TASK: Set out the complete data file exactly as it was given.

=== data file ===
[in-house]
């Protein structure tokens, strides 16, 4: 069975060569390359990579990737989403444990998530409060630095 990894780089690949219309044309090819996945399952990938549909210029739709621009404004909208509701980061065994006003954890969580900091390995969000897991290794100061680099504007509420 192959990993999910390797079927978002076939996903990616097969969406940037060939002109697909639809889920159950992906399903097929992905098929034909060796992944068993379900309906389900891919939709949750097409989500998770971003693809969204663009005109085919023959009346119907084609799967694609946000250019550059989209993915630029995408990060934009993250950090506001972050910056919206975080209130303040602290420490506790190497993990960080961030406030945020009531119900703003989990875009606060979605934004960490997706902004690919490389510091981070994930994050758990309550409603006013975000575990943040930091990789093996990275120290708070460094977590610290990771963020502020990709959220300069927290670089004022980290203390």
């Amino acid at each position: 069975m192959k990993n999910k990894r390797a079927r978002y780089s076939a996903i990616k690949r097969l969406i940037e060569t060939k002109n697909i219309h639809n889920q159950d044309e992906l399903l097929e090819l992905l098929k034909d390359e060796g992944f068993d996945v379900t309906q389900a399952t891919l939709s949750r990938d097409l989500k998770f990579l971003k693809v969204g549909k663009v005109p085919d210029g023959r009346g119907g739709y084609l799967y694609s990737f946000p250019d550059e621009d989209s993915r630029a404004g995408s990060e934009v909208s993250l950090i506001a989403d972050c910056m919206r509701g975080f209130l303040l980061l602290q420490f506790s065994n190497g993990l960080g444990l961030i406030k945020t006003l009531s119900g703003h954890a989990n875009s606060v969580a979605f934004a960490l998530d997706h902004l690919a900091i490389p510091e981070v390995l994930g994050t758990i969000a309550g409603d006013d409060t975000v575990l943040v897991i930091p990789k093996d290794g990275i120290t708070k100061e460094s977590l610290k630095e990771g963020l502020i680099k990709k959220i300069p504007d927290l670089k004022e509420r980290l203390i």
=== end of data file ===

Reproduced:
[in-house]
């Protein structure tokens, strides 16, 4: 069975060569390359990579990737989403444990998530409060630095 990894780089690949219309044309090819996945399952990938549909210029739709621009404004909208509701980061065994006003954890969580900091390995969000897991290794100061680099504007509420 192959990993999910390797079927978002076939996903990616097969969406940037060939002109697909639809889920159950992906399903097929992905098929034909060796992944068993379900309906389900891919939709949750097409989500998770971003693809969204663009005109085919023959009346119907084609799967694609946000250019550059989209993915630029995408990060934009993250950090506001972050910056919206975080209130303040602290420490506790190497993990960080961030406030945020009531119900703003989990875009606060979605934004960490997706902004690919490389510091981070994930994050758990309550409603006013975000575990943040930091990789093996990275120290708070460094977590610290990771963020502020990709959220300069927290670089004022980290203390």
């Amino acid at each position: 069975m192959k990993n999910k990894r390797a079927r978002y780089s076939a996903i990616k690949r097969l969406i940037e060569t060939k002109n697909i219309h639809n889920q159950d044309e992906l399903l097929e090819l992905l098929k034909d390359e060796g992944f068993d996945v379900t309906q389900a399952t891919l939709s949750r990938d097409l989500k998770f990579l971003k693809v969204g549909k663009v005109p085919d210029g023959r009346g119907g739709y084609l799967y694609s990737f946000p250019d550059e621009d989209s993915r630029a404004g995408s990060e934009v909208s993250l950090i506001a989403d972050c910056m919206r509701g975080f209130l303040l980061l602290q420490f506790s065994n190497g993990l960080g444990l961030i406030k945020t006003l009531s119900g703003h954890a989990n875009s606060v969580a979605f934004a960490l998530d997706h902004l690919a900091i490389p510091e981070v390995l994930g994050t758990i969000a309550g409603d006013d409060t975000v575990l943040v897991i930091p990789k093996d290794g990275i120290t708070k100061e460094s977590l610290k630095e990771g963020l502020i680099k990709k959220i300069p504007d927290l670089k004022e509420r980290l203390i």